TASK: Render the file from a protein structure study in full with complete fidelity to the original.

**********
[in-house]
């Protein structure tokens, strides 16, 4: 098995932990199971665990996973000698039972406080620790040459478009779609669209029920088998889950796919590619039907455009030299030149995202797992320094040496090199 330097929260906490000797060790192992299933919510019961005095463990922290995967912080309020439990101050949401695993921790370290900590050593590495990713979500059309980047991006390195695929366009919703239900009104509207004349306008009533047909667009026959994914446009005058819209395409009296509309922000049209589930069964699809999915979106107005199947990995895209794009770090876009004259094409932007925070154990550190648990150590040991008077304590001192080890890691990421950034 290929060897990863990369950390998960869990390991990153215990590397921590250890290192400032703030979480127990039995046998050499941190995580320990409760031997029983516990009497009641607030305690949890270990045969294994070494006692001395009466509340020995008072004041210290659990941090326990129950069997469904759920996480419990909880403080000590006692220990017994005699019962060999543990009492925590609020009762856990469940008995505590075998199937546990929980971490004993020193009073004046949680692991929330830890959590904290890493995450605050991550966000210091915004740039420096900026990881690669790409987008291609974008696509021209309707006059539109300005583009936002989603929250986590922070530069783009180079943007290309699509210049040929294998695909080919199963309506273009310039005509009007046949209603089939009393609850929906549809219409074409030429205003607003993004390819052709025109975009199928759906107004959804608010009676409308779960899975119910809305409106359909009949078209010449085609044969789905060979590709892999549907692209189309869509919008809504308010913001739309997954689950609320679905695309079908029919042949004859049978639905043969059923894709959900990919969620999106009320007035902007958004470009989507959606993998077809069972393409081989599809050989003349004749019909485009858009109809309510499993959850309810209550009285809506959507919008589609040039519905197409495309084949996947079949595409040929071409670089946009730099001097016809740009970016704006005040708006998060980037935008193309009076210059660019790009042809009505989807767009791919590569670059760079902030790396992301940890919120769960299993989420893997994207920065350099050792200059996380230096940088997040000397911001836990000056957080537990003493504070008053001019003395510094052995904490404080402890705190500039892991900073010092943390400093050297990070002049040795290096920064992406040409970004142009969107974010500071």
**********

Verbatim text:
[in-house]
């Protein structure tokens, strides 16, 4: 098995932990199971665990996973000698039972406080620790040459478009779609669209029920088998889950796919590619039907455009030299030149995202797992320094040496090199 330097929260906490000797060790192992299933919510019961005095463990922290995967912080309020439990101050949401695993921790370290900590050593590495990713979500059309980047991006390195695929366009919703239900009104509207004349306008009533047909667009026959994914446009005058819209395409009296509309922000049209589930069964699809999915979106107005199947990995895209794009770090876009004259094409932007925070154990550190648990150590040991008077304590001192080890890691990421950034 290929060897990863990369950390998960869990390991990153215990590397921590250890290192400032703030979480127990039995046998050499941190995580320990409760031997029983516990009497009641607030305690949890270990045969294994070494006692001395009466509340020995008072004041210290659990941090326990129950069997469904759920996480419990909880403080000590006692220990017994005699019962060999543990009492925590609020009762856990469940008995505590075998199937546990929980971490004993020193009073004046949680692991929330830890959590904290890493995450605050991550966000210091915004740039420096900026990881690669790409987008291609974008696509021209309707006059539109300005583009936002989603929250986590922070530069783009180079943007290309699509210049040929294998695909080919199963309506273009310039005509009007046949209603089939009393609850929906549809219409074409030429205003607003993004390819052709025109975009199928759906107004959804608010009676409308779960899975119910809305409106359909009949078209010449085609044969789905060979590709892999549907692209189309869509919008809504308010913001739309997954689950609320679905695309079908029919042949004859049978639905043969059923894709959900990919969620999106009320007035902007958004470009989507959606993998077809069972393409081989599809050989003349004749019909485009858009109809309510499993959850309810209550009285809506959507919008589609040039519905197409495309084949996947079949595409040929071409670089946009730099001097016809740009970016704006005040708006998060980037935008193309009076210059660019790009042809009505989807767009791919590569670059760079902030790396992301940890919120769960299993989420893997994207920065350099050792200059996380230096940088997040000397911001836990000056957080537990003493504070008053001019003395510094052995904490404080402890705190500039892991900073010092943390400093050297990070002049040795290096920064992406040409970004142009969107974010500071």